Browning Society

From Wikipedia, the free encyclopedia

Browning societies were groups who met to discuss the works of Robert Browning. Emerging from various reading groups, the societies indicated the poet's fame, and unusually were forming in his lifetime.[1] Browning was not consulted on their foundation and the idea did not meet with his immediate approval.[2]


The earliest Browning Society, and longest continuing, was constituted in 1877 by Hiram Corson at Cornell University.[3] The Boston Browning Society followed in 1885, which would become the largest and most influential.[1] By 1900 there were hundreds of such groups across the United States, Canada and the British Isles.[3]

The most notable Browning Society was established in London in 1881 by Frederick James Furnivall and Emily Hickey. Meeting monthly at University College London, it extended Browning's readership by publishing study aids for his works, along with cheaper editions and encouragement for amateur productions of his plays. Although the relationship with the society was often fraught, Browning recognised its role in his success.[3]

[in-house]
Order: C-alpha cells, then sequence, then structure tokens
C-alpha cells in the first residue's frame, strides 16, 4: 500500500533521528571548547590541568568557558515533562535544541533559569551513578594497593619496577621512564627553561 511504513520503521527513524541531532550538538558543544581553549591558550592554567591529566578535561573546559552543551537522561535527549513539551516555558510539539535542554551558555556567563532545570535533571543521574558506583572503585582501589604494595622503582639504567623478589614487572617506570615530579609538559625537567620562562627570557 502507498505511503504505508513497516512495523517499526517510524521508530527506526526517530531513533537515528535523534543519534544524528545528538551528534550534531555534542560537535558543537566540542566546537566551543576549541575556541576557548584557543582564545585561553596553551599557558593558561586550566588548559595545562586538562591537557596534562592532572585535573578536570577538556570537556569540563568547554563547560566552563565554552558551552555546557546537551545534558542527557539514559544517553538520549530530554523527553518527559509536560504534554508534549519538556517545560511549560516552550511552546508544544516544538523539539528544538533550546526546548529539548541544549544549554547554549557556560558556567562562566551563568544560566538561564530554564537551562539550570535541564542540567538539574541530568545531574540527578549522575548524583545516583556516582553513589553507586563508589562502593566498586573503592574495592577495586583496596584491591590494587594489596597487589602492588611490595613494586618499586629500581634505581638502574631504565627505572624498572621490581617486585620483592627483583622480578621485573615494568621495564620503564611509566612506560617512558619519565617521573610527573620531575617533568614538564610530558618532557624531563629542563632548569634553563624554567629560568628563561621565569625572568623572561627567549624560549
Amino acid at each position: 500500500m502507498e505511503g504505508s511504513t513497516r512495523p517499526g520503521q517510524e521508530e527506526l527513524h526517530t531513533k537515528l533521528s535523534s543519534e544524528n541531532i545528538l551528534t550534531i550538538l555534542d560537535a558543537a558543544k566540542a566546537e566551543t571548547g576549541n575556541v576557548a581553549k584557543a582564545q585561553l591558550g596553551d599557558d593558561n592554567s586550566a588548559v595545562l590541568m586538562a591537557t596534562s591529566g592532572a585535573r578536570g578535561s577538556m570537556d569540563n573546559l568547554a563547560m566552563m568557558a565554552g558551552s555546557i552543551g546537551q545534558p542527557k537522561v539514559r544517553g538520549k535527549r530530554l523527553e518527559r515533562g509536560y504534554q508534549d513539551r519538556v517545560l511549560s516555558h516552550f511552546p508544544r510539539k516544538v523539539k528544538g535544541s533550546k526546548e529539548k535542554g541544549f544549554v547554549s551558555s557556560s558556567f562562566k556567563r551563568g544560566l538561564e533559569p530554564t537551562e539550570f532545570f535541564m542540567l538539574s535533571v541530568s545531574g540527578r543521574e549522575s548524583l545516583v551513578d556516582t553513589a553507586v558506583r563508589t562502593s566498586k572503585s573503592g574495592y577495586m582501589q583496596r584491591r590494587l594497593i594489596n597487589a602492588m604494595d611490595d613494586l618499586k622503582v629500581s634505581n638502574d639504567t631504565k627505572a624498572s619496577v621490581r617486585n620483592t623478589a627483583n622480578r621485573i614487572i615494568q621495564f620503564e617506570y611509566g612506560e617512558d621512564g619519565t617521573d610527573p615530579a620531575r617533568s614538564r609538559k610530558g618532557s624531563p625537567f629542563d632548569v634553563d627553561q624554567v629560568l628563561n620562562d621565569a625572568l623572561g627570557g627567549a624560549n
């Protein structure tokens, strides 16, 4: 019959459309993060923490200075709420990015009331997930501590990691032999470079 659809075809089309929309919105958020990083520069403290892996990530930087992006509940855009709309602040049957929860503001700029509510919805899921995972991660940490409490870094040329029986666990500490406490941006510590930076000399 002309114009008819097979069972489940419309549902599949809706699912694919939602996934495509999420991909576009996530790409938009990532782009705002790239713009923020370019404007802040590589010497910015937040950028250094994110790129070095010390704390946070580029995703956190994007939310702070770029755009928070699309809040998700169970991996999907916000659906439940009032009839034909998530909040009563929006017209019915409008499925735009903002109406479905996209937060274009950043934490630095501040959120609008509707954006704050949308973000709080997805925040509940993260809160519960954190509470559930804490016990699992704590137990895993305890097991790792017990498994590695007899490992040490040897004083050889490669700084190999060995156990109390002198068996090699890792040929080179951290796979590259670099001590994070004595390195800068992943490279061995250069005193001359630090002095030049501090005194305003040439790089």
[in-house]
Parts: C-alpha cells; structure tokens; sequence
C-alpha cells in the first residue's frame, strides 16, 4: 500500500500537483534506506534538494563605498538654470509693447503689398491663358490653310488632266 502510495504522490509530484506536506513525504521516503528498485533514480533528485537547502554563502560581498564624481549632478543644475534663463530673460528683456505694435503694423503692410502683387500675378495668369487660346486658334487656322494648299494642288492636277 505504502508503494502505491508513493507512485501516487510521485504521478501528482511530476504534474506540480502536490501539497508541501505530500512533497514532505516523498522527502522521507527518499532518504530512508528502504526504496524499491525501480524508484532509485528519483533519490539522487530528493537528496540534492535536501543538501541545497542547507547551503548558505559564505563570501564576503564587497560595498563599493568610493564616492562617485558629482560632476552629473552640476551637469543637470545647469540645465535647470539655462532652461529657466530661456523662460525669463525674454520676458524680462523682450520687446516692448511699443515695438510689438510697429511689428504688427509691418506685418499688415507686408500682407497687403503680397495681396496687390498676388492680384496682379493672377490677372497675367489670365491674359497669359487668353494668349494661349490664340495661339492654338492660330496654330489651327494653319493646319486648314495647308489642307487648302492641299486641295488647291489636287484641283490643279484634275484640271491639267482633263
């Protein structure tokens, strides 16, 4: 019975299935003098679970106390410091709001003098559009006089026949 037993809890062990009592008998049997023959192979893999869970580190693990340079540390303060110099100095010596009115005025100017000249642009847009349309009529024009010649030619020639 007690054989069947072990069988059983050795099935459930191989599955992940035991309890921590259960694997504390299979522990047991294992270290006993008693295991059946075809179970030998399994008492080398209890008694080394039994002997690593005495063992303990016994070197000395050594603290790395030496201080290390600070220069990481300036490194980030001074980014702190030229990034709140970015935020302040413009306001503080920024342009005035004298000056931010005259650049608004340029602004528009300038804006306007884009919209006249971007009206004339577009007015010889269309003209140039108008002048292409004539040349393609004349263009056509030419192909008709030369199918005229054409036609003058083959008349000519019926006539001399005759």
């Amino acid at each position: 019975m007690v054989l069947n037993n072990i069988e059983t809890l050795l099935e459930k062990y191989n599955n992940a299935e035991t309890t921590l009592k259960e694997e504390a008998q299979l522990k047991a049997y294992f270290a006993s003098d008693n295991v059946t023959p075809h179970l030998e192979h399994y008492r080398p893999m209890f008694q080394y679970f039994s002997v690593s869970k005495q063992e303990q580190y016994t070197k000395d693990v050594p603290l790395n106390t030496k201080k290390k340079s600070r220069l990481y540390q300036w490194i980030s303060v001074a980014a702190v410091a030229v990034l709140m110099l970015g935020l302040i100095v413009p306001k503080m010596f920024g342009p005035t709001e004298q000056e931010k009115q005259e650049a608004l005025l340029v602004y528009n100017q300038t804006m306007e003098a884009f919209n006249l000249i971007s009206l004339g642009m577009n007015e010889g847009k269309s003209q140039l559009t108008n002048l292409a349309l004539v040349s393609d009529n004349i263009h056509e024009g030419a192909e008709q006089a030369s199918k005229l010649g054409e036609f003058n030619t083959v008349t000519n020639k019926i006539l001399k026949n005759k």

Alexandra Orr who would become Robert Browning's biographer met Browning twice a week and she joined and donated money to the society.[4] Encouraged by the society she created a Handbook to the Works of Robert Browning[5] assisted by advice from the animal artist John Trivett Nettleship[4] who had written some of the earliest work about Browning. Also prominent throughout its existence was the physician and author Edward Berdoe.

In fiction[edit]

  • Arthur Conan Doyle (2004) A Duet with an Occasional Chorus Kessinger Publishing. ISBN 1-4179-5932-0. Chapter XVI is set around the politics in a Browning Society.


  1. ^ a b Murray, H. (2002) Come, bright improvement!: the literary societies of nineteenth-century Ontario p.142. University of Toronto Press. ISBN 0-8020-3633-3. Retrieved October 2011.
  2. ^ P. Drew, 1970, The poetry of Browning: a critical introduction P.410. Methuen & Co. ISBN 978-0-416-14470-3 Retrieved October 2011.
  3. ^ a b c Kennedy, S.R. & Hair, D.S. (2007) The dramatic imagination of Robert Browning: a literary life p.365-375. University of Missouri Press. ISBN 0-8262-1691-9. Retrieved October 2011.
  4. ^ a b Elizabeth Lee, "Orr , Alexandra (1828–1903)", rev. Katharine Chubbuck, Oxford Dictionary of National Biography, Oxford University Press, 2004 accessed 30 April 2017
  5. ^ Mrs. Sutherland Orr (1887). A Handbook to the Works of Robert Browning. Bell.